3. Emotionally sensitive people, like myself, often feel shame for being this way. What can help people like me feel less ashamed, more accepting, and perhaps even proud of their emotional sensitivity?

First of all, ask yourself if the shame you experience is based on facts. All emotions have a purpose, and the role of shame is to keep you from behaving in ways that would get you kicked out of groups that are critical to your survival.

Most likely being an emotionally sensitive adult will not get you kicked out of important groups. Is the shame from being judged by others as flawed? Perhaps as a child? Maybe from people who didn’t understand? Perhaps give some thought as to what specifically the shame is about and how it came to be.

So if shame is not justified, that being emotionally sensitive is not something that warrants shame, then consider that the way to overcome shame is to do the opposite behavior to that which shame urges you to do.

Shame urges you to hide. So the opposite behavior is to not hide. To do the opposite is to look people in the eye, and stand up proud of your sensitivity. When people say, “You’re overreacting,” respond with pride, “Actually, this is exactly how I feel—I feel emotions intensely.”

Many times it is the discomfort that other people have with emotions that leads them to criticize your emotional reactions.

Our culture tends to value logical, analytical thinking. That doesn’t make their way better. In fact, emotionally sensitive people are the ones who become passionate about causes and make changes in the world. They are artists and caregivers and those who contribute to humanity.

The positives of being emotionally sensitive are often overlooked. If you consider it very carefully, what could or are you proud of about your emotional sensitivity? Make a list and review it often. Keep the positives in your mind to help you keep a balanced view of your emotional sensitivity.

Let yourself really see what your sensitivity is about—check out reality and let go of myths you might have accepted along the way about the “wrongness” of emotional sensitivity. Do you care intensely about others? Do you express yourself authentically?

Another idea is to practice self-compassion in place of judging yourself. Respond to yourself as you would a friend who feels emotions strongly.

If your emotional sensitivity leads to depression or anxiety or to behaviors that you know are not effective or helpful, then focus on changing the behaviors and learning ways to manage your emotional sensitivity that work for you rather than judging your sensitivity.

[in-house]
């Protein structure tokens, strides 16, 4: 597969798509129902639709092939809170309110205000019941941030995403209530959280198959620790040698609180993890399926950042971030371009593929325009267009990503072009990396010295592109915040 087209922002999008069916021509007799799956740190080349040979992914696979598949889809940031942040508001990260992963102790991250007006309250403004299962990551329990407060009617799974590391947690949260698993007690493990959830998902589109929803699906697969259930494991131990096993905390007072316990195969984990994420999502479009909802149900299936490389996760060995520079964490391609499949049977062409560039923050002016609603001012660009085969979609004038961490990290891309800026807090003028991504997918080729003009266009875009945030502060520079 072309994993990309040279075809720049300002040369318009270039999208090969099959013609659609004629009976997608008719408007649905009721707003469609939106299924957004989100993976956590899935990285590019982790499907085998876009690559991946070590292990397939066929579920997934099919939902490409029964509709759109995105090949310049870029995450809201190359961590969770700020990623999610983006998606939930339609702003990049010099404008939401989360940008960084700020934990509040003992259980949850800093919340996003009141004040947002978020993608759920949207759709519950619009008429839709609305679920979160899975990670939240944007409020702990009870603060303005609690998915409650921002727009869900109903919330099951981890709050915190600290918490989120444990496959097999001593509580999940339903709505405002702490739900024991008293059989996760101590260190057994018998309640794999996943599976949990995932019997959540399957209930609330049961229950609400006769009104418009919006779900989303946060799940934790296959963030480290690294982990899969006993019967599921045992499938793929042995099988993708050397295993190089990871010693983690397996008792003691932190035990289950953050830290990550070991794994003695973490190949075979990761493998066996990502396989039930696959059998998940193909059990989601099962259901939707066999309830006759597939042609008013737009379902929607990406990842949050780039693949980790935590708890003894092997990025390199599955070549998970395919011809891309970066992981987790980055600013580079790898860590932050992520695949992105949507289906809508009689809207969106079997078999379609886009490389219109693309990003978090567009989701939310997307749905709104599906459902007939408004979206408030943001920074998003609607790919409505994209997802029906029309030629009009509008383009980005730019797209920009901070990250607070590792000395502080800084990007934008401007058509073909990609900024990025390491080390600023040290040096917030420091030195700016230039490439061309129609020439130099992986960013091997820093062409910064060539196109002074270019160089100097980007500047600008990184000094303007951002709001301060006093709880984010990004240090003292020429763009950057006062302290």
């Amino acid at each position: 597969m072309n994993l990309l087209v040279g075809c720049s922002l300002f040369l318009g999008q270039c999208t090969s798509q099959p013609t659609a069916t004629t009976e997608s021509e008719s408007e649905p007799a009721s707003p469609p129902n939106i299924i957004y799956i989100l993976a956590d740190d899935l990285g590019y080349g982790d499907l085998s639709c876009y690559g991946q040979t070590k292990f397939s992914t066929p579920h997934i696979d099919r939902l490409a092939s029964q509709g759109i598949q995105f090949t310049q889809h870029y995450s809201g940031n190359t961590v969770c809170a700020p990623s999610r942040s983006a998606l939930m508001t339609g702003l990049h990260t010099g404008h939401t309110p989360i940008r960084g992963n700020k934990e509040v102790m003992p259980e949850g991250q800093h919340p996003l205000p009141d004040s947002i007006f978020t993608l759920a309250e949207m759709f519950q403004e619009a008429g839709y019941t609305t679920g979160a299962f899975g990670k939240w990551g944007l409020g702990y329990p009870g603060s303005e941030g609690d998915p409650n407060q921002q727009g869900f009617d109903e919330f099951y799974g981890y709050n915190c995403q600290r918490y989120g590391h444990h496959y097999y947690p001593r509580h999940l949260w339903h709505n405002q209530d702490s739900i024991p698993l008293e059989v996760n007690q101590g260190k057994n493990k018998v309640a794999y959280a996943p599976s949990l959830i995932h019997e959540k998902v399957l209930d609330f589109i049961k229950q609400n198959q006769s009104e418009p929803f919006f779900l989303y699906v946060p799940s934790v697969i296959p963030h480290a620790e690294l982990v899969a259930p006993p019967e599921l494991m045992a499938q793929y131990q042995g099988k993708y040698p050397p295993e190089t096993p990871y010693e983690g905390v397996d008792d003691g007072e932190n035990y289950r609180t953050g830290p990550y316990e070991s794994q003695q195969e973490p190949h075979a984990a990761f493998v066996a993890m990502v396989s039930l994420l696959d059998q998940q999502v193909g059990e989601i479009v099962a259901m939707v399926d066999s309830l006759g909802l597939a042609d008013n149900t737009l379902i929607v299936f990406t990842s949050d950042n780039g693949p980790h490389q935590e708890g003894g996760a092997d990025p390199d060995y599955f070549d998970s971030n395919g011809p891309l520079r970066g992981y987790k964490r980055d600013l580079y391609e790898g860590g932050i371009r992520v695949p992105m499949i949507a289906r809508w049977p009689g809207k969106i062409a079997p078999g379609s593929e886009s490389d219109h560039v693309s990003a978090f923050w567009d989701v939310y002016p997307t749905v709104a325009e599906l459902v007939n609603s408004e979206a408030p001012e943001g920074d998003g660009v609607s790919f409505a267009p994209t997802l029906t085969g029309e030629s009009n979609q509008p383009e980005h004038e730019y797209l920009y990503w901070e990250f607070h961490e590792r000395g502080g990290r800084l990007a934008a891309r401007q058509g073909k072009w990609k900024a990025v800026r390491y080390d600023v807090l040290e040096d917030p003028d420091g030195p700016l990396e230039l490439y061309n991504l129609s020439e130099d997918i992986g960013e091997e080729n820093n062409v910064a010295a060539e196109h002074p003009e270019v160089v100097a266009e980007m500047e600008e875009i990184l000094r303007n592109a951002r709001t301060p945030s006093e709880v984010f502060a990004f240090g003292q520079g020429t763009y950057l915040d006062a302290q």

It’s not wrong, it’s just different. Judging your sensitivity is like judging yourself for how short or tall you are. It just is. It’s not helpful to continually berate yourself for your height, and in the same way seeing your sensitivity as wrong or yourself as flawed only adds to your distress and suffering.

4. What are the two different types of emotional sensitivity, and how do they manifest?

The two types I’ve identified are reactive and avoidant. People who are reactive act on feelings without thinking and are very quick to respond to emotional triggers. They have strong impulses that come with their emotions. They can be spontaneous and fun and also may act in ways that cause difficulties for themselves.

The avoidant type attempts to push away or avoid uncomfortable emotions and/or situations. The avoidant type might not attend gatherings if someone at the event was upset with her and would avoid other situations that might involve difficult feelings, such as confronting someone who owed her money or saying no to someone who asked for a favor.

5. What are some things we can do to improve our ability to manage our emotions?

There are many options to improve your ability to manage your emotions. One area is prevention.

This means that you make sure that you get sufficient sleep, eat a nutritious diet, take prescribed medications, take care of your physical health, exercise, and create positive experiences to build your resiliency. Work to develop safe and emotionally intimate relationships so you have a support network.

Let go of judging, stop avoiding your emotions, learn ways to change your emotions, and stop feeding or building difficult emotions. The book discusses the specifics of these ideas. In addition, I have a subscription website opening soon called DBTCoaching.com that focuses on coping skills.

6. You wrote that emotionally sensitive people tend to “catch” other people’s emotions. Can you tell us a little about this, and how we can stop doing it?

Emotionally sensitive people are often tuned in to the emotional experiences of other people, so much so that they may experience the emotion that someone else is having. If you are with someone who is sad, you may feel sadness too, for example.